The ECC encoder 30 a receives the original data from buffer manager 308 and encodes the original data using the [160, 128, 32] Reed-Solomon code to obtain ECC encoded data. ECC encoder 30 a encodes an original data sector of 512 bytes by dividing the sector into four 128 byte portions of original data. Each 128 byte portion of original data is encoded with ECC encoder 30 a to obtain 32 bytes of ECC parity data. The 128 bytes of original data and 32 bytes of ECC parity data make up a 160 byte codeword. The 512 bytes of original data become 640 bytes of ECC encoded data stored in four codewords of 160 bytes each. The ECC encoder 30 a passes the ECC encoded data, one codeword at a time, to the CRC encoder 312.

CRC encoder 312 receives the ECC encoded data and calculates a CRC checksum for each codeword. The storage interface 306 stores the ECC encoded data and CRC checksum data in macro-array 126 at the array write address provided by embedded processor 300.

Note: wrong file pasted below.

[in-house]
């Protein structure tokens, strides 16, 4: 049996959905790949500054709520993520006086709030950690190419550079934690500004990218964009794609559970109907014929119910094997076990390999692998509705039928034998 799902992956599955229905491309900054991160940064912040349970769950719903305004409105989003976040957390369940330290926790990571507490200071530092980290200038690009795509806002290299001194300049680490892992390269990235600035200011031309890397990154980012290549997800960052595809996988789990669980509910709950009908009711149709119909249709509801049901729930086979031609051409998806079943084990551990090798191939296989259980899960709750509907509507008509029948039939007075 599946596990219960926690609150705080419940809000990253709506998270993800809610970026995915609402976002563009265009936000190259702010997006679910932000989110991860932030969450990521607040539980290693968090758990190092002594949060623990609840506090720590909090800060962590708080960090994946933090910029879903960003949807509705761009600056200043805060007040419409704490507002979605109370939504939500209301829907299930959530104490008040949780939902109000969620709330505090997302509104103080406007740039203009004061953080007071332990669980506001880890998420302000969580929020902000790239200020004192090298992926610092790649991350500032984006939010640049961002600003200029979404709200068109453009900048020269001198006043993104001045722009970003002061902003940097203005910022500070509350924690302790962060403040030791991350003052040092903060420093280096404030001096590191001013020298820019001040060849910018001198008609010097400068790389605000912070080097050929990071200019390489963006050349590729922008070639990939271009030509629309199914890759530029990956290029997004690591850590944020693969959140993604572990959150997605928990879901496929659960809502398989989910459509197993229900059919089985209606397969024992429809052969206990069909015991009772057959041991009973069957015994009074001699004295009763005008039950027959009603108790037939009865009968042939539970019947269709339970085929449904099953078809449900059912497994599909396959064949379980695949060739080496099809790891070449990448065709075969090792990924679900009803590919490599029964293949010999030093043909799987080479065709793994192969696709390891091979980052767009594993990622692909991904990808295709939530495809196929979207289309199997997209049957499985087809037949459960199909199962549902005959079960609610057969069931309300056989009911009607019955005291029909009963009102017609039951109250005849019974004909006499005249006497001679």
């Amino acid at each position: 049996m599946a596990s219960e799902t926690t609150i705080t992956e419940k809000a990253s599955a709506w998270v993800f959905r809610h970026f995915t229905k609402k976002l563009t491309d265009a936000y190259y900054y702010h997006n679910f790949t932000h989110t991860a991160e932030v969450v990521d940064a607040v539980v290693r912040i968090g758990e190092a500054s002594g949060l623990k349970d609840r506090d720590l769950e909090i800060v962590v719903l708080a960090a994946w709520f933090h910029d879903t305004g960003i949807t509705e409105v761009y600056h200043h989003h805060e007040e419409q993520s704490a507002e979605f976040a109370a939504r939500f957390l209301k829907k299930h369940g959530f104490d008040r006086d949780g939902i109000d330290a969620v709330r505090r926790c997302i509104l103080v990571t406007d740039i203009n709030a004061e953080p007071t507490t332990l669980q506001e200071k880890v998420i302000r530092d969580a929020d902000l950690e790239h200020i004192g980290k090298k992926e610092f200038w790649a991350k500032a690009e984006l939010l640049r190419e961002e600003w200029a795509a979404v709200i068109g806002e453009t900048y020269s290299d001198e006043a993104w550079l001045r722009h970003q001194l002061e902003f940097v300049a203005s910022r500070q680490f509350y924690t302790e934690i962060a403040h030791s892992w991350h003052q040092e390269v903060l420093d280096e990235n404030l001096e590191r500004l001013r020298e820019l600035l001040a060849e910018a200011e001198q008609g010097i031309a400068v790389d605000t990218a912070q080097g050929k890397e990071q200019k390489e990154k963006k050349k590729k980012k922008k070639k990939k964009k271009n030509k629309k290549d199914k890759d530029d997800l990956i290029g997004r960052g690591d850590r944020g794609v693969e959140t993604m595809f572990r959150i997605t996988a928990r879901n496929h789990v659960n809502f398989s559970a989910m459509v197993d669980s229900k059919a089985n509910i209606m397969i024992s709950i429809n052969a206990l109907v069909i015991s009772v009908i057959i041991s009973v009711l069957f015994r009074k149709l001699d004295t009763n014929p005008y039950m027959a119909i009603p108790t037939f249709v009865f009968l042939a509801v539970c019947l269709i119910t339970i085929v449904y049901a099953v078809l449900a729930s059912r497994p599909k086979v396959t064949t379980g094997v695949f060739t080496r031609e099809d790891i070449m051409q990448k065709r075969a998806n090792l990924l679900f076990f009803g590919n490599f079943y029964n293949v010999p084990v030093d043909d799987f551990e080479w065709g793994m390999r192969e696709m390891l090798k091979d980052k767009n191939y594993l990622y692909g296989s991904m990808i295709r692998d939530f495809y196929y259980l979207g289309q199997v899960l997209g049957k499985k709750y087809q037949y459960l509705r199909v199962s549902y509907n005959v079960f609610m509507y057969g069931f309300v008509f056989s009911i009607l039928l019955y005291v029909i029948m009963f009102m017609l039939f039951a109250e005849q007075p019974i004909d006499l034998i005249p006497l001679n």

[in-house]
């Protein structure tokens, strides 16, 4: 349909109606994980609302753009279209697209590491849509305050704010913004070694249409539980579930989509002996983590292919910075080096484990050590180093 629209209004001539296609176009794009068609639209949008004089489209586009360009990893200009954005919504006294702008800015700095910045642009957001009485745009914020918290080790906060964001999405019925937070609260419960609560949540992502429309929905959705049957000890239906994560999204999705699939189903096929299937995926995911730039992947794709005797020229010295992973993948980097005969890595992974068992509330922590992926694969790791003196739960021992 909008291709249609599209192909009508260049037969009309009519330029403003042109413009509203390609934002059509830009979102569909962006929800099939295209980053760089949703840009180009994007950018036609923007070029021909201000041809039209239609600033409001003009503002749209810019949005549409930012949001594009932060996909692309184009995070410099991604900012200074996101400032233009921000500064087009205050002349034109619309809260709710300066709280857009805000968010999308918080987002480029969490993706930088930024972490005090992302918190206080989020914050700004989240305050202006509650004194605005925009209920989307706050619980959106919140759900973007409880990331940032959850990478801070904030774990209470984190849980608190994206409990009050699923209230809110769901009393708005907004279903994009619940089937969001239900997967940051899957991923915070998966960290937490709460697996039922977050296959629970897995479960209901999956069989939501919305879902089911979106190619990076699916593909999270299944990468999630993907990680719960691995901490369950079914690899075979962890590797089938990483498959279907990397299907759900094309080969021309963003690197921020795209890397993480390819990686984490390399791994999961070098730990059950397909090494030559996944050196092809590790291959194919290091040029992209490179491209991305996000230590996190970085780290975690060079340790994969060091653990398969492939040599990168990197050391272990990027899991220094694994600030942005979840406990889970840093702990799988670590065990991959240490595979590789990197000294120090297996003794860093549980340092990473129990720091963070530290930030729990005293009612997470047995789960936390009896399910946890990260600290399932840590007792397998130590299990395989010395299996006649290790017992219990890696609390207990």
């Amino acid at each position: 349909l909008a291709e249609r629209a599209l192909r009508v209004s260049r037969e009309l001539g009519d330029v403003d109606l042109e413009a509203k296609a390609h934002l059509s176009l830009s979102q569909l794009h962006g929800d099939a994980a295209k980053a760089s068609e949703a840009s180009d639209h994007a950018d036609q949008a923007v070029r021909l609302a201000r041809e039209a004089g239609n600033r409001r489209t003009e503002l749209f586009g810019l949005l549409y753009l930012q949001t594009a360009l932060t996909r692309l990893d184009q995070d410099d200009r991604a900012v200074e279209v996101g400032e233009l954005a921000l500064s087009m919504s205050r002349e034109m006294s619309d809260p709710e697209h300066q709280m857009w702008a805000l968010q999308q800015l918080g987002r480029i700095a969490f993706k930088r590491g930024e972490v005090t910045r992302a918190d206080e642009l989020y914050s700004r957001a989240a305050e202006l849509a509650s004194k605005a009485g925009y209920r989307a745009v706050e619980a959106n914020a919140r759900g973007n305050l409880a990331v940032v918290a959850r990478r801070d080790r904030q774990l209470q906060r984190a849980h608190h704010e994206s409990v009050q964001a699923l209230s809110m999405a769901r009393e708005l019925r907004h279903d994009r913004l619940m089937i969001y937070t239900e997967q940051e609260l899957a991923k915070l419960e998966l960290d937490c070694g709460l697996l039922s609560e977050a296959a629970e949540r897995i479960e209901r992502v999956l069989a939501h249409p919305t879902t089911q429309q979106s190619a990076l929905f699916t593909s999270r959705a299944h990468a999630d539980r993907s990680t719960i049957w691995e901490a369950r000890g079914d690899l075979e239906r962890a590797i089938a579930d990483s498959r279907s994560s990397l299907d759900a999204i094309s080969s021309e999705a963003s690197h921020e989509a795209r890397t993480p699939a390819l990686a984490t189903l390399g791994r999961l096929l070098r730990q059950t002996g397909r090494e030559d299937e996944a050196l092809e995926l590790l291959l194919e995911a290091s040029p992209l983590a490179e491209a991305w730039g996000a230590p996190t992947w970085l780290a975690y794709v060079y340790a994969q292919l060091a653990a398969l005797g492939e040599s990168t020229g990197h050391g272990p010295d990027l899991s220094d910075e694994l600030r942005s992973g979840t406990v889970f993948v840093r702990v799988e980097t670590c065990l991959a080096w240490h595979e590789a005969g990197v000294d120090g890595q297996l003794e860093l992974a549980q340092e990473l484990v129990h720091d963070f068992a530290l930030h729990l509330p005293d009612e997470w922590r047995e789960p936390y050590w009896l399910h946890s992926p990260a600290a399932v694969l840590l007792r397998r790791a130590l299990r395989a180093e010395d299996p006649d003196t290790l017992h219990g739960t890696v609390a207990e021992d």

In the exemplary embodiment, an ECC encoded sector is stored as four sets of codeword and corresponding CRC checksum pairs. A first codeword is followed by the corresponding first CRC checksum that is between the first codeword and a second codeword. The second codeword is followed by the corresponding second CRC checksum that is between the second codeword and a third codeword, and so on. In other embodiments, the ECC encoded sector can be stored in other suitable arrangements, such as four sections of original data, followed by four sections of corresponding ECC parity data, followed by four corresponding CRC checksums.

In the exemplary embodiment, the CRC checksums are used to check the integrity of the ECC encoded data read from macro-array 126. A codeword and corresponding CRC checksum are read from macro-array 126. A new CRC checksum is calculated for the codeword read from macro-array 126. The new CRC checksum is compared to the retrieved CRC checksum. In the event the two checksums do not match, the ECC encoded data is deemed to be corrupted. The CRC checksum calculation and compare is very fast and consumes little power.